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New Research On BPA Highlights Hidden Dangers

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Recently, there’s been some research suggesting that many common chemicals cause more harm than we know, and create damage that may be passed on generation to generation—causing harm not just to ourselves, but our children and beyond.

One of the most widespread and common endocrine-disrupting chemicals is bisphenol-A, or “BPA,” as it is more commonly known. It is found in the of blood more than 90% of Americans. And BPA is ubiquitous—found in everything from canned food to plastic containers to A.T.M. receipts. It was even used in baby bottles and children's drinking cups until the FDA banned the practice earlier this year due to "concern about the potential effects of BPA on the brain, behavior and prostate gland of fetuses, infants and children."

Now research suggests that this chemical may not only affect the people exposed to it, but also their children, and their children's children. This news sends shivers down my spine, as it corroborates what many of us have suspected all along: that there are long-term effects to chemical exposure that we are just beginning to understand. In the peer-reviewed journal, Endocrinology, a study was published showing that even low doses of BPA can have transgenerational effects. In the study, pregnant mice were exposed to BPA in doses that would roughly be what humans typically receive through everyday exposure. The results showed that the mice's offspring were less sociable (using measurements similar to those assessing autism in people), and that these changes were evident for the next three generations. The study stated that BPA affected the mice’s “brain organization and behavior” and that even “exposure to a low dose of BPA, only during gestation, has immediate and long-lasting, transgenerational effects on mRNA in brain and social behaviors.”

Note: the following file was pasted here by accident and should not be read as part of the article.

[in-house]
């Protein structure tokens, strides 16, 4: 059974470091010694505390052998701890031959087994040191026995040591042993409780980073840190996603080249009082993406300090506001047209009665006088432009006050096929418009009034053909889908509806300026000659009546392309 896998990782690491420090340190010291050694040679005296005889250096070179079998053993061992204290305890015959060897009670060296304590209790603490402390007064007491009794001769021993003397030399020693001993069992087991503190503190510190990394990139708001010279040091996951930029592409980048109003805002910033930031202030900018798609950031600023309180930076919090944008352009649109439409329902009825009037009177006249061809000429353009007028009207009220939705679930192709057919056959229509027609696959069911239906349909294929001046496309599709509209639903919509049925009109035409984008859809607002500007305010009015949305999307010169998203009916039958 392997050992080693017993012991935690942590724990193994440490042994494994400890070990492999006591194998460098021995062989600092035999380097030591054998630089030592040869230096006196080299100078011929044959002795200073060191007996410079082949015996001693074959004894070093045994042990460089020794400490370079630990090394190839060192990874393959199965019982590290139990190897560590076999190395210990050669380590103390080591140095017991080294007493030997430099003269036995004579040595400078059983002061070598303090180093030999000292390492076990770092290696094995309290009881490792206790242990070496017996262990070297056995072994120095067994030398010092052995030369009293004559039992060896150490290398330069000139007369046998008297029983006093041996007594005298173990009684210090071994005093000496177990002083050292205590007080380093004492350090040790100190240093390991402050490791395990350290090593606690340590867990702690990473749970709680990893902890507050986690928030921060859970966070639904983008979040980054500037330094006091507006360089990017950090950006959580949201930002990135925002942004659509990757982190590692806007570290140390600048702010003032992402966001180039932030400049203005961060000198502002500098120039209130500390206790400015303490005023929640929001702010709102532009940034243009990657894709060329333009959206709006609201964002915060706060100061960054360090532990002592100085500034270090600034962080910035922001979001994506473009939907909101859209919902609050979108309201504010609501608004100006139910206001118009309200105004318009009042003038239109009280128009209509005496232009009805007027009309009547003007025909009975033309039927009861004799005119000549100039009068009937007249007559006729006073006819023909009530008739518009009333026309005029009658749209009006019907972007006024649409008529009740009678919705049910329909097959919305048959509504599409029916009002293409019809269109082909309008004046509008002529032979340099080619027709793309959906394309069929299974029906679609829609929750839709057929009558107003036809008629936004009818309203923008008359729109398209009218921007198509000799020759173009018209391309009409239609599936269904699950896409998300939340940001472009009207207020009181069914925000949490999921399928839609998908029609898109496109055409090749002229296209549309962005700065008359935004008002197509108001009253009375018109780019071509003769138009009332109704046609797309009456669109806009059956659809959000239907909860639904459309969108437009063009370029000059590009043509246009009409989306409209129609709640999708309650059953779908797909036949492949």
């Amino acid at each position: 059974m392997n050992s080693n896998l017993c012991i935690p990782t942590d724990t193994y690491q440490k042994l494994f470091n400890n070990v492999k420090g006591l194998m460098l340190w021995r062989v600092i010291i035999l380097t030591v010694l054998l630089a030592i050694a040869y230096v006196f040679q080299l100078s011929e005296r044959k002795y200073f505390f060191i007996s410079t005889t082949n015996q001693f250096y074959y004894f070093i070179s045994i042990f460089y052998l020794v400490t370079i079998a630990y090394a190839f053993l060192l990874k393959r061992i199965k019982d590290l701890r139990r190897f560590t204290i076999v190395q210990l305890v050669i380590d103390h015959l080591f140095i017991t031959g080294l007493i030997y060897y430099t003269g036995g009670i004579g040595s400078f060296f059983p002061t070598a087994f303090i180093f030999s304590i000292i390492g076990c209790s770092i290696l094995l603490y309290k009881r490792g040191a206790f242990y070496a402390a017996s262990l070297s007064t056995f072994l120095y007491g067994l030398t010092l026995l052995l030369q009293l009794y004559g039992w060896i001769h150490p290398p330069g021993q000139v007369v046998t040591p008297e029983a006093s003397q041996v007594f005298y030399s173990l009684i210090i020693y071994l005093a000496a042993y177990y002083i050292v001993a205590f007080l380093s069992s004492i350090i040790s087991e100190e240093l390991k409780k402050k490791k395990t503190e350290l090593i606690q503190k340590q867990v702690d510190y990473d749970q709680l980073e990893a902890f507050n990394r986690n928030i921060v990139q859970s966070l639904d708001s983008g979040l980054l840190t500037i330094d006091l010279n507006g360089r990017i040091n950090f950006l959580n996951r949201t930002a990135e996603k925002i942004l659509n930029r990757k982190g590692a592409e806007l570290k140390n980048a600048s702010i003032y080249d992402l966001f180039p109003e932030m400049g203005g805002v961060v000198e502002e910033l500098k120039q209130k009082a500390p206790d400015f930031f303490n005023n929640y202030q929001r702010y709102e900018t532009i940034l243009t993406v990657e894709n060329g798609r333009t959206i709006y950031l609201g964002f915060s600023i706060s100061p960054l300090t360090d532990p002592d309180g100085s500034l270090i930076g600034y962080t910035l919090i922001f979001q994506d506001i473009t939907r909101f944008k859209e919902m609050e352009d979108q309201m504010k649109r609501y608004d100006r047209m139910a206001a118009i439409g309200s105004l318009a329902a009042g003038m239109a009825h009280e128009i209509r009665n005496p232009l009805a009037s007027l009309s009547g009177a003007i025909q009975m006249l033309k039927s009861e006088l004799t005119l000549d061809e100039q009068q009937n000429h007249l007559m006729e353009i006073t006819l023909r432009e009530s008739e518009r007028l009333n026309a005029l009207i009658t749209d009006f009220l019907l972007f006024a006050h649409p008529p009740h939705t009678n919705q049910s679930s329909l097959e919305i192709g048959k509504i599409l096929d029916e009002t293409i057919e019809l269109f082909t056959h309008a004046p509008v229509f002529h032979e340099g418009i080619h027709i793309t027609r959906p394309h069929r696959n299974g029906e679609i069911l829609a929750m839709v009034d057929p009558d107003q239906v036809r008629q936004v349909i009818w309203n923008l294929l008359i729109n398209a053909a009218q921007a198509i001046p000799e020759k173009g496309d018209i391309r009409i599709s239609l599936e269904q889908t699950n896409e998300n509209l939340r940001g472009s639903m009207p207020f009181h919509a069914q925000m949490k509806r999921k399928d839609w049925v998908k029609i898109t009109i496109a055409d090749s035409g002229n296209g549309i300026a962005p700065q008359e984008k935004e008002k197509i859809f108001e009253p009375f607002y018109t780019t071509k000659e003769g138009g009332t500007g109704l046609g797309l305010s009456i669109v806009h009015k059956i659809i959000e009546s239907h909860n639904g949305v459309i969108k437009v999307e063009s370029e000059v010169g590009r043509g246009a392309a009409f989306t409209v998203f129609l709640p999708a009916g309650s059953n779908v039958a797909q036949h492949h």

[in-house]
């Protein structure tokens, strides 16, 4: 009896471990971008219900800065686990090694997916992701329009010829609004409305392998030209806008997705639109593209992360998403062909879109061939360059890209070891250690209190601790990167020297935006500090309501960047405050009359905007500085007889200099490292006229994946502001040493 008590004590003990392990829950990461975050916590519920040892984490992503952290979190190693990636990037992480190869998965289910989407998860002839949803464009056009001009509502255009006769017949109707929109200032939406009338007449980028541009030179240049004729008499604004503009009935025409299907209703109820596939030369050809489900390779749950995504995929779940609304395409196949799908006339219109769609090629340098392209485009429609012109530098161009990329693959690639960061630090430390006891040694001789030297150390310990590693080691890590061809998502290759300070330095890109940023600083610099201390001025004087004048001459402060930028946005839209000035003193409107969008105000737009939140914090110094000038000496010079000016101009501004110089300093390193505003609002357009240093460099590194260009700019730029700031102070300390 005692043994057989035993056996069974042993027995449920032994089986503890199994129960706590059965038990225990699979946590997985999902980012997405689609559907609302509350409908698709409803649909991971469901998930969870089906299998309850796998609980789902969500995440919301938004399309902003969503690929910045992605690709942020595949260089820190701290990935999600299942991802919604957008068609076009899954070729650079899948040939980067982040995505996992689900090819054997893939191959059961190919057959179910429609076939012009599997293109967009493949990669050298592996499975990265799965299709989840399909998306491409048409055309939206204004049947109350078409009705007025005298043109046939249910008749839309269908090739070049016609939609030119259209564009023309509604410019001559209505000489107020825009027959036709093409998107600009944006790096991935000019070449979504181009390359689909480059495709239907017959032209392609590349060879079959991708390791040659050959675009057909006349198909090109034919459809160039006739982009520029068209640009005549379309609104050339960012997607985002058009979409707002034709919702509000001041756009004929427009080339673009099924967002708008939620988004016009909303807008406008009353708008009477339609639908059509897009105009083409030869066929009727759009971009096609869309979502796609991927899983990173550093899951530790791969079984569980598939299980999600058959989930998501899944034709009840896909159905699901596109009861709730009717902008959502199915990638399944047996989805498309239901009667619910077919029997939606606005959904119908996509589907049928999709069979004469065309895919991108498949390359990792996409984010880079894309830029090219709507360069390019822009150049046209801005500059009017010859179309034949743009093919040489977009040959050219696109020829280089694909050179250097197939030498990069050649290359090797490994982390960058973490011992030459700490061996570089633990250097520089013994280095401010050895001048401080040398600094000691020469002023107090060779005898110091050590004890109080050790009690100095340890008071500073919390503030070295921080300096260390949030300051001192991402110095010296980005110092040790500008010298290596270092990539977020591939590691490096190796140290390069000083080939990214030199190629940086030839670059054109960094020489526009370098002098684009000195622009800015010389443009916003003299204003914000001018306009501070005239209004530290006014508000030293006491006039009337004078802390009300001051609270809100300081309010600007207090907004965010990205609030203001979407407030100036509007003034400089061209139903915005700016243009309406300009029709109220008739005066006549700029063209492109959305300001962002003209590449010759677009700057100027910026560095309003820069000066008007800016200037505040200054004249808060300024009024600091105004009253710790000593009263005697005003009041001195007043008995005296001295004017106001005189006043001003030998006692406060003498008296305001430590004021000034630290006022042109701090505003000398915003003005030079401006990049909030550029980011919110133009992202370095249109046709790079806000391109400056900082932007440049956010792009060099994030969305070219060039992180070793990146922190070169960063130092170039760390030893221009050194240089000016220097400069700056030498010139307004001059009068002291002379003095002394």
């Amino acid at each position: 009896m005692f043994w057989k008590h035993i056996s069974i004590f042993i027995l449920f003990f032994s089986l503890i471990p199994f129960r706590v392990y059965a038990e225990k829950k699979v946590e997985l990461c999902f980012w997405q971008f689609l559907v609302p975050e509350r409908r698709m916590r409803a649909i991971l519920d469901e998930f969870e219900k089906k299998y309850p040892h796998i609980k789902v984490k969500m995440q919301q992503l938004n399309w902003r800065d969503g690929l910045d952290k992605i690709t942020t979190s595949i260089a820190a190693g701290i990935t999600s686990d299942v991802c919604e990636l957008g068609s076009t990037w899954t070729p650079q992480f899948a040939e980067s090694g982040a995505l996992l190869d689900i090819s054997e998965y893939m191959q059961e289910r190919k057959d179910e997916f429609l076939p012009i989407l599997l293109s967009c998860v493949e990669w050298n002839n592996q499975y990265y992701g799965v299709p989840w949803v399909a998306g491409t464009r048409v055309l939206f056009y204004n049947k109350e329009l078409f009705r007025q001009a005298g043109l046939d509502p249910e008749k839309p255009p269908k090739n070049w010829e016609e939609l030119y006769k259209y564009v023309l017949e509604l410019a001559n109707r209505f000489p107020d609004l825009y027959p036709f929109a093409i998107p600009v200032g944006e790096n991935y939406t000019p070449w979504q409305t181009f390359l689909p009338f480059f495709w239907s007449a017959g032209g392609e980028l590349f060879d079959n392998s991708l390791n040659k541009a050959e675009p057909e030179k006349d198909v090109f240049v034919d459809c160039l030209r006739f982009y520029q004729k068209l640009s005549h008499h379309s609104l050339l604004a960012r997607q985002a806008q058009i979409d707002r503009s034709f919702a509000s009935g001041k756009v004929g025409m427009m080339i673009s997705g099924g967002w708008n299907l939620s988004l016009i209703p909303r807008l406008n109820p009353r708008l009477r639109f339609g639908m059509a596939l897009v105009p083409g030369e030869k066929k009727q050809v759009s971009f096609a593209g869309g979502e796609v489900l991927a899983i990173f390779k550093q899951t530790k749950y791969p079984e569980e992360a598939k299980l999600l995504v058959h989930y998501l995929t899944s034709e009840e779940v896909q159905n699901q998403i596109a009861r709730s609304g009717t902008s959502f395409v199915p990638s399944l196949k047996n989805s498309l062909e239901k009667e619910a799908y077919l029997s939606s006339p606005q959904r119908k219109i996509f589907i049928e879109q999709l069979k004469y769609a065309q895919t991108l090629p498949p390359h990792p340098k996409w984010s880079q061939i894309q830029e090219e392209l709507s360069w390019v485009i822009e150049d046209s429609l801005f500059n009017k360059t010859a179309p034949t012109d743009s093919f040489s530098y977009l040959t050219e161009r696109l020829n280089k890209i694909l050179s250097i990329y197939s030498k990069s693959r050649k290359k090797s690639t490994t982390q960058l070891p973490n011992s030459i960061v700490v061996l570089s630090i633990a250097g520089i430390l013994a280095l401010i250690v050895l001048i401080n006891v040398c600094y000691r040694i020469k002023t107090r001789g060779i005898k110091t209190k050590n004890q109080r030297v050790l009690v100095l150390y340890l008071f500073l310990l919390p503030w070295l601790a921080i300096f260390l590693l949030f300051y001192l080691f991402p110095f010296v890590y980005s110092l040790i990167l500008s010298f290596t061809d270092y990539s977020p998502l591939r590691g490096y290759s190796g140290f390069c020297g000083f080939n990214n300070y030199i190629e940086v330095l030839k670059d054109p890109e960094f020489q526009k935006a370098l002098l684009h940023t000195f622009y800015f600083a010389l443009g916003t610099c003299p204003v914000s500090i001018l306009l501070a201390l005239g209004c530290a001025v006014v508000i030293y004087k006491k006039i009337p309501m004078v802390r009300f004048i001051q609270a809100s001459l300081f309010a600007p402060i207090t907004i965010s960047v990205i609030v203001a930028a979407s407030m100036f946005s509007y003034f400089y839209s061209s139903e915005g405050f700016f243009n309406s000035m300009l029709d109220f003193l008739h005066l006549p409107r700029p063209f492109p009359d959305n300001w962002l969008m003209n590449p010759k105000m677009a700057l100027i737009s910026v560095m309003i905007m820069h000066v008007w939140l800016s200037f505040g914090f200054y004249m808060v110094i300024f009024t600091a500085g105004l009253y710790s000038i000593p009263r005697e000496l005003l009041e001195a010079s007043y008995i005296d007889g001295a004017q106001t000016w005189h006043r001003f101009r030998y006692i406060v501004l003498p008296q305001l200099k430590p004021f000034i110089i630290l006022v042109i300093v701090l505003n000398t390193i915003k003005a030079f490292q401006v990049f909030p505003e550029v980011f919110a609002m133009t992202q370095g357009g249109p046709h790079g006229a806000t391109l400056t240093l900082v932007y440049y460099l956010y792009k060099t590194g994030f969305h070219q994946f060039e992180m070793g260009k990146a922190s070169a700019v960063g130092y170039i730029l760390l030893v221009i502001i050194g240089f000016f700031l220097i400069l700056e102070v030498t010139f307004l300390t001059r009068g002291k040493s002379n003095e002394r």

The New York Times, which reported on the findings, stated that, “BPA seemed to interfere with the way the animals processed hormones like oxytocin and vasopressin, which affect trust and warm feelings. And while mice are not humans, research on mouse behavior is a standard way to evaluate new drugs or to measure the impact of chemicals.”

“It’s scary,” said Jennifer T. Wolstenholme, the lead author of the report. She told the Times that behaviors in BPA-exposed mice and their descendants may parallel autism spectrum disorder or attention deficit disorder in humans.

Like many new moms, I have scrutinized every product that could come in contact with my babies. But when findings like these get on my radar, I resolve to be even more careful and vigilant with my choices. It's the only way I know how we can all make a small difference. I tell folks, vote with your pocketbooks. Support those companies that are making cleaner products and doing the responsible thing by eliminating these unnecessary chemicals. That’s something that businesses hear loud and clear.

What I know for sure is that we can't wait for the chemical companies to do the right thing. We have to take matters in our own hands. As evidence continues to mount and research continues to validate these alarming findings, I’m hoping that consumers will become more aware and demand more changes from manufacturers, and from their government representatives, both at home and in Washington.


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